6. 6. Emissions Reduction Goals GHGs NOx NO VOCs 2,500 2,500 2,145 Thousa tons pe year 400 Tons per year 2,124 1,928 340 Tons per year 2,000 2,000 1,629 306 306 er 1,969 1 969 y 1,895 300 1,752 1,500 1,500 1,703 229 1,139 206 210 1,024 1,393 882 1,000 200 1,000 and 856 886 100 111 96 773 500 225 250 236 100 500 89 99 97 - 0 0 0 0 - 0 0 2005 2010 2010 - 2005 2010 2010 2005 2010 2010 Base BAU Goal Base BAU Goal Base BAU Goal Mobile Sources Buildings and Structures g Waste Total 6 Note: Base = Baseline; BAU = Business as Usual
  7. 7. Pollutant (tpy) Source GHG NOx VOC Buildings and Facilities by Department Convention & Entertainment 40,910 65 2 Finance & Administration 171 0 0 General Services9 83,974 132 3 Health & Human Services 7,995 12 0 Houston Airport System 198,404 308 9 Library 7,533 12 0 Municipal Courts 3,036 5 0 Parks and Recreation 33,646 53 1 Public Works 26,986 42 1 Solid W S lid Waste 3,117 3 117 5 0 Parks Lights 201 0 0 Street Lights 90,542 143 4 Traffic Signals 17,295 17 295 27 1 Water Production and Wastewater Treatment 510,207 899 79 Total 1,024,017 1,703 100 7
  8. 8. Building Retrofits GHGs NOx VOCs 100,000 200 4 95,656 Tons per Year Tons pe year Tons pe year 80,000 151 3 3 85,964 150 3 er 60,000 er p 68,183 68 183 136 100 2 40,000 114 2 20,000 50 1 0 0 0 2005 2010 2010 2005 2010 2010 2005 2010 2010 Base BAU Goal Base BAU Goal Base BAU Goal GHG (tpy) NOx (tpy) VOC (tpy) 2005 Emissions Inventory 85,964 136 3 2010 Business As Usual 95,656 151 3 Building Retrofits* -27,472 -38 -1 2010 Goal 68,183 114 2 8 * Emissions reductions are expected to be slightly lower than estimated
  9. 9. Building Retrofits • Partnership between Clinton Climate Initiative (CCI), Energy Services Companies (ESCOs), and City of Houston (COH) • 262 buildings, 7 million square feet • Two ESCOs: TAC and Siemens •P j Project payback 7-12 years b k 12 • Contract guarantees 30% energy use reduction GHG (tpy) NOx (tpy) VOC (tpy) 2005 Emissions Inventory 85,964 136 3 2010 Business As Usual 95,656 151 3 Building Retrofits* -27,472 -38 -1 2010 Goal 68,183 114 2 9 * Emissions reductions are expected to be slightly lower than estimated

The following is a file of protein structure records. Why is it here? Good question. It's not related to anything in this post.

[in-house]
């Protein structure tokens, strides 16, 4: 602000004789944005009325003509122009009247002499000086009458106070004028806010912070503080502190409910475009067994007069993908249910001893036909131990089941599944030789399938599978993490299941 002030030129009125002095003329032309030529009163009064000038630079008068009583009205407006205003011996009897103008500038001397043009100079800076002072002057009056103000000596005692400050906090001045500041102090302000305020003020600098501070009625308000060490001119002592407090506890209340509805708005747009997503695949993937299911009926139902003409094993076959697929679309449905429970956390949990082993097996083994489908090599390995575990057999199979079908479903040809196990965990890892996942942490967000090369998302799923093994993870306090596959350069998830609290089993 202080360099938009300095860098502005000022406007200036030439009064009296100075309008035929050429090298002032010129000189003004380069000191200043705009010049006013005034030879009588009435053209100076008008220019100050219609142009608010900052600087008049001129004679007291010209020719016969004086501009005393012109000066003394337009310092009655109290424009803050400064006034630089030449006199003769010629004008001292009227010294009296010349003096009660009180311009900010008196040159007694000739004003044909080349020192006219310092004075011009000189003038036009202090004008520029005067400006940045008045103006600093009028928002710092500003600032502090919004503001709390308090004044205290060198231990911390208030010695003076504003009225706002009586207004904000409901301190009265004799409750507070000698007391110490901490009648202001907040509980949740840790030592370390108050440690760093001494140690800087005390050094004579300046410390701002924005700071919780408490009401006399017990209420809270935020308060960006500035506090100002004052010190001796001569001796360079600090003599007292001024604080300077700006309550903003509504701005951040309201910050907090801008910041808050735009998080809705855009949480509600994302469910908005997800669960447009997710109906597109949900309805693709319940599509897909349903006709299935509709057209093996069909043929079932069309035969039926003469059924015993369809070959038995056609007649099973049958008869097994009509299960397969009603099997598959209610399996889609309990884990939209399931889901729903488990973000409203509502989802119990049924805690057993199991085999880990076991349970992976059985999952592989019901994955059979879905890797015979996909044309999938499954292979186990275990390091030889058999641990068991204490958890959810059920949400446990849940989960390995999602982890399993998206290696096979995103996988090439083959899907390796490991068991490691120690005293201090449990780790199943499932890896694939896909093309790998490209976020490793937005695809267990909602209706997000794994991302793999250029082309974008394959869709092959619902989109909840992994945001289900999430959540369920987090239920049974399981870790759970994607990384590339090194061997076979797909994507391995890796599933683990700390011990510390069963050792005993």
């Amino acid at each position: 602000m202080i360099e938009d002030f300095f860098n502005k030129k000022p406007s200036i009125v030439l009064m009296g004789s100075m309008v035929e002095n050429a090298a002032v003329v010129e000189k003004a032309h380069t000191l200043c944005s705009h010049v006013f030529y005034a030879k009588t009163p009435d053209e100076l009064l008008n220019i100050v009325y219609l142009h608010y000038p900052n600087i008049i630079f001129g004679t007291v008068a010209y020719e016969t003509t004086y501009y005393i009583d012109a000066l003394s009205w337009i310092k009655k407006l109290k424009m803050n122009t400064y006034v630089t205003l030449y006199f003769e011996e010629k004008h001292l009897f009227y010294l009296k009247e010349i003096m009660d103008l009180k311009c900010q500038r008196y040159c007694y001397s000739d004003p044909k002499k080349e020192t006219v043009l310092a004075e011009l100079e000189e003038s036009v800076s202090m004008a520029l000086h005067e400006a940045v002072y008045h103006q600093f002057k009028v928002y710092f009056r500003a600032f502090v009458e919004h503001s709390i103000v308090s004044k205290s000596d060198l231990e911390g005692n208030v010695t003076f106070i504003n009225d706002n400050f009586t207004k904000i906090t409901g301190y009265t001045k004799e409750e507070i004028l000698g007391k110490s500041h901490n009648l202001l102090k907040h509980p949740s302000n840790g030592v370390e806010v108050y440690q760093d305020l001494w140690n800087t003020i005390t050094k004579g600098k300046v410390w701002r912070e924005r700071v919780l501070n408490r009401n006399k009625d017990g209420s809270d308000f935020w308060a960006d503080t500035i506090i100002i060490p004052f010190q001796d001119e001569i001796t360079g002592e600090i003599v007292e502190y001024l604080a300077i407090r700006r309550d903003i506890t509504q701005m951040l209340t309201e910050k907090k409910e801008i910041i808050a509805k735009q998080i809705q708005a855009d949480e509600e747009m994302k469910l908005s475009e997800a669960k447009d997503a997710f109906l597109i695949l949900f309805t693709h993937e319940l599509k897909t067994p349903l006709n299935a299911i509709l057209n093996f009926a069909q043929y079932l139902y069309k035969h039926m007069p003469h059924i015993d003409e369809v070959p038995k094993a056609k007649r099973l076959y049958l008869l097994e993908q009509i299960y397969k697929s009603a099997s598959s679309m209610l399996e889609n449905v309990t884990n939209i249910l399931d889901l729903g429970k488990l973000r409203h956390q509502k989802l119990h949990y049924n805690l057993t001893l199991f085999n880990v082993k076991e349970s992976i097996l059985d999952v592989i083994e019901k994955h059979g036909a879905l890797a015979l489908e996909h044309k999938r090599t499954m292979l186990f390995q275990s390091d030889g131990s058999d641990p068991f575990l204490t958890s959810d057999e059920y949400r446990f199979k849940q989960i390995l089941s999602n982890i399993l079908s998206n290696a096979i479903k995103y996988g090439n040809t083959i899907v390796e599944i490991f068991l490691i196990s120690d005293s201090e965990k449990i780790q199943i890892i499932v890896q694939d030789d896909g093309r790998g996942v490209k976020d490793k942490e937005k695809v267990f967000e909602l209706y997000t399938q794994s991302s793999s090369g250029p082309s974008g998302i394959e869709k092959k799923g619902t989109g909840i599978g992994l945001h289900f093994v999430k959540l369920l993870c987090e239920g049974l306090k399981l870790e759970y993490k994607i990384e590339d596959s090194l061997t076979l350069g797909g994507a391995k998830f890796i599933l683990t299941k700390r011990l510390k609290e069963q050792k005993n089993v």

10. 10. 10
  11. 11. Scope -39 WWTPs, 420 lift stations -230 MGD treated -564 permitted -625 square miles of service area q -Population of approximately 2.8 million -Region adding another 3 million by 2035 Region -Budget: $120 million -$37 for staff, $34 for electricity, $10 million f $37 f t ff f l t i it illi for chemicals, $7.5 for natural gas 11
  12. 12. Wastewater Goals 1) Reduce energy use 2) Decrease emissions 3) More sustainable operations 4) Disaster resiliency 5) Compliance with more protective (restrictive) water standards 12
  13. 13. Potential Solution: Performance Contracting - partner with ESCO(s) - financing options RFQ – asked for qualifications from ESCOs RFP - forthcoming 13
  14. 14. Solar Energy: Solar Bees® Pilot • Problem: seasonal algal blooms in Lake Houston drinking Houston, water source • Solution: solar-powered aeration mixers to prevent blooms Total annual cost savings: $769,000 $769 000 Annual energy avoidance: 2,190,000 kWh or $219,000 Annual chemical savings: 67% reduction in chemicals or $550,000 $550 000 14
  15. 15. Combined Heat and Power System (CHP) • City of Houston Wastewater Treatment Plants (WWTPs) consume significant amounts of electricity and natural gas • Partner with the Clinton Climate Initiative to pursue CHP at WWTPs • Installation of a CHP system at the Almeda-Sims WWTP: • 74% reduction in electricity use y • 39% increase in natural gas use • 1095 tons per year of CO2e emission reduction 15
  16. 16. 3 Take-Aways from Houston • Practical and feasible solutions to address impacts of City of Houston operations • Majority of projects lead to cost savings – driving force behind many projects (i.e. wind energy purchase) • Decouple growth from energy consumption Cool Globes This public art exhibit will feature 50 super-sized super sized Cool Globes that each convey a different message about what ordinary citizens can do to combat global warming. Coming to Houston October 8, 2009 16
  17. 17. Contact Information • Emissions Reduction Plan http://www.greenhoustontx.gov/reports •K lP Karl Pepple, Di l Director of E i f Environmental P l Programming i Mayor’s Office karl.pepple@cityofhouston.net • Jennifer Tsuda, Environmental Analyst Mayor’s Office y jennifer.tsuda@cityofhouston.net 17
  18. 18. Questions 18